Gore to Judge Judy: Sorry, muffin If you should ever find yourself on "Today" when the vice president is also visiting NBC, heres some advice from Judge Judy: Be sure to eat something first. The hungry first lady of television justice arrived at NBC studios Monday to find out that the networks Green Room was in Secret Service security lockdown. "I think that the vice president ought to get me a muffin. In fact, I think he should get me several muffins," her honor told "Todays" Matt Lauer. Never one to miss a chane to woo a voter or shake that pesky Pinocchio image, Gore then emerged on bended knee, offering the judge a tray brimming with muffins. "That almost makes up for it," she said.
More Big Al Attacks
Al Gores fax machines once again spent the day flooding the faxes of the national media with his new attack scheme. Yet again, Gore criticized the "do-nothing-for-people Congress," and called on Bush to help pass a federal patients bill of rights and key environmental legislation. Since the weekend, linking Bush to congressional Republicans has been the priority for the Gore campaign. Bush spokesman Ari Fleischer responded earlier this week by saying the vice president was once again trying to shift the blame for his own administrations failure to get key bills through the GOP-controlled Congress.
If you're tired of political attacks, whether they come from Bush or Gore, you may be out of luck. The Annenberg 2000 Survey of the American Electorate delivered the bad news for people who don't like negative campaign ads -- they work. "A little misleading information about a candidate can go a long way," reports the Associated Press, which said the report "suggests voters can be heavily influenced by such claims."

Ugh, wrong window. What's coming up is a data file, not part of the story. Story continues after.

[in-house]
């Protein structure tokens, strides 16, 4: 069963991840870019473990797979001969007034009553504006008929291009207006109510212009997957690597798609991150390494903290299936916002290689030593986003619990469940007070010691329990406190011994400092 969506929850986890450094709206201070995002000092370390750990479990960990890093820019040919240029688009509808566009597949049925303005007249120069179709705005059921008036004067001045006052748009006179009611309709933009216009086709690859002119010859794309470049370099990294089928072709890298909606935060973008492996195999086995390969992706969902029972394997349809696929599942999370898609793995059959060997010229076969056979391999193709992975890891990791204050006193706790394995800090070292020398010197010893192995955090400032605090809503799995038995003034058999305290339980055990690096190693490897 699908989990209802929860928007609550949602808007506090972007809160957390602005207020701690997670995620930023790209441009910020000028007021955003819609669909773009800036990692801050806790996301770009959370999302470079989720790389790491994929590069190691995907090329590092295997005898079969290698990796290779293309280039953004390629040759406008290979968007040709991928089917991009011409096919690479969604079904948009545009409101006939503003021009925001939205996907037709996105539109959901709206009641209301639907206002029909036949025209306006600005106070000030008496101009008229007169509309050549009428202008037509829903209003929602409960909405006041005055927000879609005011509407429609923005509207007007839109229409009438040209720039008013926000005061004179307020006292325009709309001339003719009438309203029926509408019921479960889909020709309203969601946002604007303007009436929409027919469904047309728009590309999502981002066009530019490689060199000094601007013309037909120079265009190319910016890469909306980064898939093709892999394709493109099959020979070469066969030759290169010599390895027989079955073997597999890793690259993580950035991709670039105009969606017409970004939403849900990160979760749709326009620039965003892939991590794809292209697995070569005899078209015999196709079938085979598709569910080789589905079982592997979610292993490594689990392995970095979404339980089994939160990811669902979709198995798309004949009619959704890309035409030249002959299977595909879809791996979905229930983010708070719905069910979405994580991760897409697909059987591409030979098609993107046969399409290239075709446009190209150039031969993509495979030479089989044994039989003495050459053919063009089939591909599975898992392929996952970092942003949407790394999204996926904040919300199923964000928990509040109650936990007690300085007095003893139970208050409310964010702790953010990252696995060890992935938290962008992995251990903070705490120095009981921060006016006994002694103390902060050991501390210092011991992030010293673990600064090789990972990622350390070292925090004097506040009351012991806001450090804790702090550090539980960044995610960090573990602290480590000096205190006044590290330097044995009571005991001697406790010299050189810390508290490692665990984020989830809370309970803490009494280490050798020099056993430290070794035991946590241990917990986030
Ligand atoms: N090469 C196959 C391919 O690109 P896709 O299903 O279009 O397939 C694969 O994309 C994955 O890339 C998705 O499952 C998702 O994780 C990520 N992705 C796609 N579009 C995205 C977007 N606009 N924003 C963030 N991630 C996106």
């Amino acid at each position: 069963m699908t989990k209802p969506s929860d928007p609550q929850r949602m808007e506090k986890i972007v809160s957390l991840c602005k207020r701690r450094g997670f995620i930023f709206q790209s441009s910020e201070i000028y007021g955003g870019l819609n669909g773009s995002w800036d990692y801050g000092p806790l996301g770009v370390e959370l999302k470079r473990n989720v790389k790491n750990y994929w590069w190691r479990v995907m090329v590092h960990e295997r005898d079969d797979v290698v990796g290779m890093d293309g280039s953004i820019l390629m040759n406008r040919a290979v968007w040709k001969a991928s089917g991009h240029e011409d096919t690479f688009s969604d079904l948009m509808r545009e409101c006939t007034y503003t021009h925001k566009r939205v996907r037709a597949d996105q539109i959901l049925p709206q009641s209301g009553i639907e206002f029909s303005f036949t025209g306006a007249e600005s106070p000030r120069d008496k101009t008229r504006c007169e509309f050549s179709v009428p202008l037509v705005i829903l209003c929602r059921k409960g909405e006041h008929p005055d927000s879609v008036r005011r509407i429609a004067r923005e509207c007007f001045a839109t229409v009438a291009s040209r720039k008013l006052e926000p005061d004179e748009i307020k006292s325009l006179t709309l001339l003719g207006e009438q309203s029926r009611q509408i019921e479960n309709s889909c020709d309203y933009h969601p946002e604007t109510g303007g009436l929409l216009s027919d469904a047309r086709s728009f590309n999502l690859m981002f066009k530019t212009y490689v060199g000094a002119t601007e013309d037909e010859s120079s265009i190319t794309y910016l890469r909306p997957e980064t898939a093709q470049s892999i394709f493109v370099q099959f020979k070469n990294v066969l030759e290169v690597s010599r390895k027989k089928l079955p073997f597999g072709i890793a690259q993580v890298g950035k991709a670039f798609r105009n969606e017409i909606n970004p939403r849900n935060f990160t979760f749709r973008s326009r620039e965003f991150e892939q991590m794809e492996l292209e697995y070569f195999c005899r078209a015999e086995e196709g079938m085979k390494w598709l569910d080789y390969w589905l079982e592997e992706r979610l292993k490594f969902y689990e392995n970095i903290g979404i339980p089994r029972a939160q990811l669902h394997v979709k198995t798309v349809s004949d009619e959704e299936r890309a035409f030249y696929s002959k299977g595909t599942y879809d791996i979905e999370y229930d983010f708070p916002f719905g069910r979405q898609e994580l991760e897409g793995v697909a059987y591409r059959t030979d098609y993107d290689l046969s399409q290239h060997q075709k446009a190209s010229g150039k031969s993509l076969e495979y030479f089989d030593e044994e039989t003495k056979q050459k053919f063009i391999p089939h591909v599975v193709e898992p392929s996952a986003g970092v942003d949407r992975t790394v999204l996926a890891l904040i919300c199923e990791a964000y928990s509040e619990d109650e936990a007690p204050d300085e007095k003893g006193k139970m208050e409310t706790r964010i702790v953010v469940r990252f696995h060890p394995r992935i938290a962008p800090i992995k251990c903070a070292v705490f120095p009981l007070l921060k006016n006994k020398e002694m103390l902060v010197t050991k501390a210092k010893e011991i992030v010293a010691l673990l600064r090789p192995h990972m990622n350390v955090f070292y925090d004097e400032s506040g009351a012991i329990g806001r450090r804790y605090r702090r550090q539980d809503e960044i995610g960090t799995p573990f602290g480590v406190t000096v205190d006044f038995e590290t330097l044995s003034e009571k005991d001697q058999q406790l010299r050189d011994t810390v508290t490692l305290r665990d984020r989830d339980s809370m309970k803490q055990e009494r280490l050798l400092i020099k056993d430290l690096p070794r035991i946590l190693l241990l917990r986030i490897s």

Show me the money
To help pay for those ads, Roll Call is reporting that the DCCC will show it has $37.4 million on hand when its June 30 reports are filed with the Federal Election Commission this month. The story says the Dems have over $13 million more than their Republican counterparts, and that's far more than the amount raised by either party at this time in the most recent election cycles. "The cash-on-hand figure is nearly 10 times the amount that the House Democratic campaign arm posted in its war chest at this point in the 1998 campaign cycle, and almost seven times what it showed in the bank at the end of June 1996."
According to the Center for Responsive Politics' most recent Money in Politics alert, both parties will be shelling out big bucks for their upcoming nominating conventions. The 2000 GOP Convention has a price tag of more than $50 million, or almost $20 million more than Republicans spent for the 1996 event. By comparison, Democrats, who gather in Los Angeles roughly one month from today, plan to spend about $35 million on their convention, or about $5 million more than four years ago.
All told, the parties combined will spend at least $85 million on their respective shindigs, a healthy sum of money for an event that has drawn a collective yawn from the major TV networks. Some of that price tag will be covered by federal funds -- $13.3 million for each of the parties, to be exact -- while Democrats and Republicans are depending on some generous corporate donors for the rest.
The volunteer Buchanan Brigade e-mail list was also in full force Tuesday, with news that Pat Buchanan has qualified for the ballot in Georgia. Georgia Buchanan backer Glenn Jackson thanked the volunteer core for "working gun shows, flea markets, shopping centers -- you name it -- in this Georgia heat" to ensure Buchanans name would appear on the November ballot.
In other third-party news, members of the dialogue about the Ralph Nader issue, or problem, depending on your perspective on the Web pages of the The American Prospect. In the exchange, Micah Sifry and Joshua Micah Marshall kick around the idea of a Nader presidential run, not to mention Nader himself.
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